CFPB issues new rules to open up QM lending
The CFPB has issued two rules related to QM loans and not everyone is a fan. The first final rule, the General QM Final Rule, replaces the current requirement for General QM loans that the consumer’s debt-to-income ratio (DTI) not exceed 43 percent with a limit based on the loan’s pricing. In the second final rule, the Bureau creates a new category for QMs, Seasoned QMs.
The CFPB is hoping the new rules will support a smooth and orderly transition away from the so-called QM Patch and maintain access to responsible, affordable mortgage credit upon its expiration.
The biggest change is to DTI which adopts a price-based approach to replace the specific DTI limit for General QM loans. The CFPB now believes that a loan’s price is a strong indicator of a consumer’s ability to repay and is a more holistic and flexible measure of a consumer’s ability to repay than DTI alone.
Additionally, conditioning QM status on a specific DTI limit could impair access to responsible, affordable credit. The idea here is to help support lower-income borrowers in getting a new mortgage.
CFPB Director Kathy Kraninger said: “Allowing lenders the flexibility to respond to changes in the economy while still ensuring a consumer has the ability to repay will help many consumers achieve their dream of owning a home.”
The National Consumer Law Center took to Twitter to criticize the new rules. “By removing protections and creating a new exception to the rule, the new “qualified mortgage” (QM) rules will protect lenders from legal liability, increase foreclosures, and lead to instability in the mortgage market,” adding “CFPB’s new rules will dramatically change the mortgage market to the detriment of homeowners, especially lower-income Black families who have historically been the target of predatory loans.”
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Forbes launches luxury real estate venture
OK, we all know Forbes as a media brand, right? Well, we can say for certain the new CFPB rules won’t be much of a concern to what they’re getting up to.
The new venture? Forbes is launching Forbes Global Properties, a new curated consumer marketplace that connects discerning buyers directly to s
ome of the world's finest homes and the agents that represent them.
Established as an invitation-only consortium of leading real estate firms, the start-up will capitalize on Forbes' engaged
audience of more than 140 million
monthly global visitors to connect high-net-worth potential homebuyers and sellers with luxury properties. The website currently showcases thousands of
high-value homes available for sale around the world, including homes priced above USD$160 million. More than 200 homes are priced above USD$10 million.
“The Forbes brand is recognized around the world as the benchmark of success,” said Mike Federle, CEO ofForbes in a statement. “Every month, we engage more than 140 million people deeply interested in luxury, travel and real estate. Forbes Global Properties is a natural extension of our brand and will become the definitive global marketplace for exclusive, high-end properties.”
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Goldman Sach: Vaccine is key to quicker recovery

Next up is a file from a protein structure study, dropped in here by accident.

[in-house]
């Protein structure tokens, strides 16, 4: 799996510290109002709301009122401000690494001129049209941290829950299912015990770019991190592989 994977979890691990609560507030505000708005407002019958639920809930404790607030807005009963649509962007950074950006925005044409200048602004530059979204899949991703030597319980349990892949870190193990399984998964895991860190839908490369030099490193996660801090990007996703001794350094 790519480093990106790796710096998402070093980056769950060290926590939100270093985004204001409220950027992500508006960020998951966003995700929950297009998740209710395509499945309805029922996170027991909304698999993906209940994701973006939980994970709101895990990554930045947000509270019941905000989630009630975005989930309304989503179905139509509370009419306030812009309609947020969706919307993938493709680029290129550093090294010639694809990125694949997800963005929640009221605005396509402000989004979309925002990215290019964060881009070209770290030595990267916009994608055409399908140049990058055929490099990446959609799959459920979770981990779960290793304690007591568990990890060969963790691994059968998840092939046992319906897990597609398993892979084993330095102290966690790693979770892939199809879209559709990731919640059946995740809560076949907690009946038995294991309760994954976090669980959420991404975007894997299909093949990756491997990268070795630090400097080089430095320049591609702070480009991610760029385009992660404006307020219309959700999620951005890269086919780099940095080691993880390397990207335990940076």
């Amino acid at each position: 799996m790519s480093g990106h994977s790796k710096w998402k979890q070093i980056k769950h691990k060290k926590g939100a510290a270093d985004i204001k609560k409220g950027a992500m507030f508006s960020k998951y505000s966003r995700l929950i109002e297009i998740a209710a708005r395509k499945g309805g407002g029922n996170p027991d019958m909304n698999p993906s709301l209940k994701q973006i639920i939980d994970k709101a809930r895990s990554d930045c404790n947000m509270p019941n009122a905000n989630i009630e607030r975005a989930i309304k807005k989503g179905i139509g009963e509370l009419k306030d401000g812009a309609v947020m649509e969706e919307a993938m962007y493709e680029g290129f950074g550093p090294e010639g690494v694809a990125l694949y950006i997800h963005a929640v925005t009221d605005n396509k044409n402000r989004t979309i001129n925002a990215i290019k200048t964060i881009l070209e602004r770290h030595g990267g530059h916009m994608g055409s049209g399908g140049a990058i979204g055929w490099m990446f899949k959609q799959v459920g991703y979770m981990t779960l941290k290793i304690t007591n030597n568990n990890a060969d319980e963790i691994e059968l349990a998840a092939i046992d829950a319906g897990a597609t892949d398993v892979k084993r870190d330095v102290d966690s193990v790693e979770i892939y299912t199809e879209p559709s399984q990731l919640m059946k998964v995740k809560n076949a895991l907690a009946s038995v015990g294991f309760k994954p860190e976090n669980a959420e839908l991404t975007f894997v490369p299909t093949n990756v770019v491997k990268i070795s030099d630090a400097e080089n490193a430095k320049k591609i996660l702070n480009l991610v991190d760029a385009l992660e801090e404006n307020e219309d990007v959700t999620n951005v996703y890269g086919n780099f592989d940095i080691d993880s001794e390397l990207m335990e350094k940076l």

The live events industry in North America lost an estimated $30 billion in 2020, according to a new report by Pollstar. Nearly $10 billion was lost at the box office, says the report, despite predictions early in the year that revenue would reach over $12 billion in 2020. As efforts to bailout this struggling industry, and others, languish in Congress, there is one hope that can help: A COVID-19 vaccine.
Two experts at Goldman Sachs say the economic outlook is getting brighter into the new year. And it’s all due to updates on COVID-19 vaccine progress. Just last week, an F.D.A. Advisory Panel gave the green light to the Pfizer Vaccine.
The blessing of these experts means that the agency will likely OK the vaccine’s use, paving the way for health care workers to begin getting shots THIS week. (NYT metered paywall.) And here’s a dandy distribution model of how Pfizer plans to get the vaccine to you (Also NYT metered paywall).
Dominic Wilson of Goldman Sachs Research reflected on how the recent good news on vaccine development has played out in the markets. “Having a safe and highly effective vaccine,” Wilson says, “allows economic activity to come back more quickly than it otherwise would, particularly in areas where face-to-face activity is important.”
Referring to the recent developments of multiple vaccines showing great promise, Wilson reasserted a positive outlook in this video. “Relative to where I think people were expecting things to be, this is a substantial piece of good news. I think it confirms the more optimistic view we’ve taken on that issue and makes us feel more confident that a more optimistic growth forecast is on track.”
“We had over $100 billion of equity inflows in November,” said Earl Hunt of Goldman Sachs Global Markets Division in this video link. “It’s the most on record. So, clearly, people are optimistic.”
That bullish positioning isn’t limited to equities, he says, but is also playing out in credit markets. Looking forward into 2021, institutional investor clients are focused on a few key themes including a more offensive strategy, with a rotation out of safe-haven assets, Hunt says. “There's vaccine visibility, and there's an expectation that we'll have stimulus as well as central bank policy that's supportive of the markets.”
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